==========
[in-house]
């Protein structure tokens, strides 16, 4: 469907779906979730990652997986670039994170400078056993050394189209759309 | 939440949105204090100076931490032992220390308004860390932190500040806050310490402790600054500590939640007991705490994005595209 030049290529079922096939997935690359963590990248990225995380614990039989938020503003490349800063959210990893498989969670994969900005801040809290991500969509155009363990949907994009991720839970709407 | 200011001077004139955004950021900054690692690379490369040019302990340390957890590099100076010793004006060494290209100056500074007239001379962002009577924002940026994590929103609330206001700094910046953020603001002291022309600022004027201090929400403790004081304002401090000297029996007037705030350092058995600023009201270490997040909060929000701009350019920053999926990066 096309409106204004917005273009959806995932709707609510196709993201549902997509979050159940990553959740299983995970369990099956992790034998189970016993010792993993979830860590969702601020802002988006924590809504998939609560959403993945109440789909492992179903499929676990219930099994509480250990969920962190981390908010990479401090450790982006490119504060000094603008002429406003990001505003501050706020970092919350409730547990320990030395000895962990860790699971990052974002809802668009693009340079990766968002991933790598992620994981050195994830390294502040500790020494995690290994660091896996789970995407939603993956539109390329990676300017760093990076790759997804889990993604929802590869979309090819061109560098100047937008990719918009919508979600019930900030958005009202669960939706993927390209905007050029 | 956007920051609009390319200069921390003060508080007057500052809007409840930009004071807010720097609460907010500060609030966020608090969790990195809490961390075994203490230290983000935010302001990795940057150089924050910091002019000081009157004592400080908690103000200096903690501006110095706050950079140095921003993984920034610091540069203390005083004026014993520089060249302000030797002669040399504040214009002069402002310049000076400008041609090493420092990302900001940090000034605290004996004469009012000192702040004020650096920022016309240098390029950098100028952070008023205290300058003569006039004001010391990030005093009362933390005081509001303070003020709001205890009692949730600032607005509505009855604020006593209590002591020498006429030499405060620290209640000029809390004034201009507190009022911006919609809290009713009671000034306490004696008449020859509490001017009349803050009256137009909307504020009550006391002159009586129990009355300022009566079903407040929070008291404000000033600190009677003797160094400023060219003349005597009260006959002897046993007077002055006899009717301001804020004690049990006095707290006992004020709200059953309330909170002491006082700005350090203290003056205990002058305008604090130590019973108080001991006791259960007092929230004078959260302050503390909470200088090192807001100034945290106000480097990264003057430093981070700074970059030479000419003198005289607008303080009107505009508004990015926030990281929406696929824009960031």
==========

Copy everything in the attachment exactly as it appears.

[in-house]
């Protein structure tokens, strides 16, 4: 469907779906979730990652997986670039994170400078056993050394189209759309 | 939440949105204090100076931490032992220390308004860390932190500040806050310490402790600054500590939640007991705490994005595209 030049290529079922096939997935690359963590990248990225995380614990039989938020503003490349800063959210990893498989969670994969900005801040809290991500969509155009363990949907994009991720839970709407 | 200011001077004139955004950021900054690692690379490369040019302990340390957890590099100076010793004006060494290209100056500074007239001379962002009577924002940026994590929103609330206001700094910046953020603001002291022309600022004027201090929400403790004081304002401090000297029996007037705030350092058995600023009201270490997040909060929000701009350019920053999926990066 096309409106204004917005273009959806995932709707609510196709993201549902997509979050159940990553959740299983995970369990099956992790034998189970016993010792993993979830860590969702601020802002988006924590809504998939609560959403993945109440789909492992179903499929676990219930099994509480250990969920962190981390908010990479401090450790982006490119504060000094603008002429406003990001505003501050706020970092919350409730547990320990030395000895962990860790699971990052974002809802668009693009340079990766968002991933790598992620994981050195994830390294502040500790020494995690290994660091896996789970995407939603993956539109390329990676300017760093990076790759997804889990993604929802590869979309090819061109560098100047937008990719918009919508979600019930900030958005009202669960939706993927390209905007050029 | 956007920051609009390319200069921390003060508080007057500052809007409840930009004071807010720097609460907010500060609030966020608090969790990195809490961390075994203490230290983000935010302001990795940057150089924050910091002019000081009157004592400080908690103000200096903690501006110095706050950079140095921003993984920034610091540069203390005083004026014993520089060249302000030797002669040399504040214009002069402002310049000076400008041609090493420092990302900001940090000034605290004996004469009012000192702040004020650096920022016309240098390029950098100028952070008023205290300058003569006039004001010391990030005093009362933390005081509001303070003020709001205890009692949730600032607005509505009855604020006593209590002591020498006429030499405060620290209640000029809390004034201009507190009022911006919609809290009713009671000034306490004696008449020859509490001017009349803050009256137009909307504020009550006391002159009586129990009355300022009566079903407040929070008291404000000033600190009677003797160094400023060219003349005597009260006959002897046993007077002055006899009717301001804020004690049990006095707290006992004020709200059953309330909170002491006082700005350090203290003056205990002058305008604090130590019973108080001991006791259960007092929230004078959260302050503390909470200088090192807001100034945290106000480097990264003057430093981070700074970059030479000419003198005289607008303080009107505009508004990015926030990281929406696929824009960031």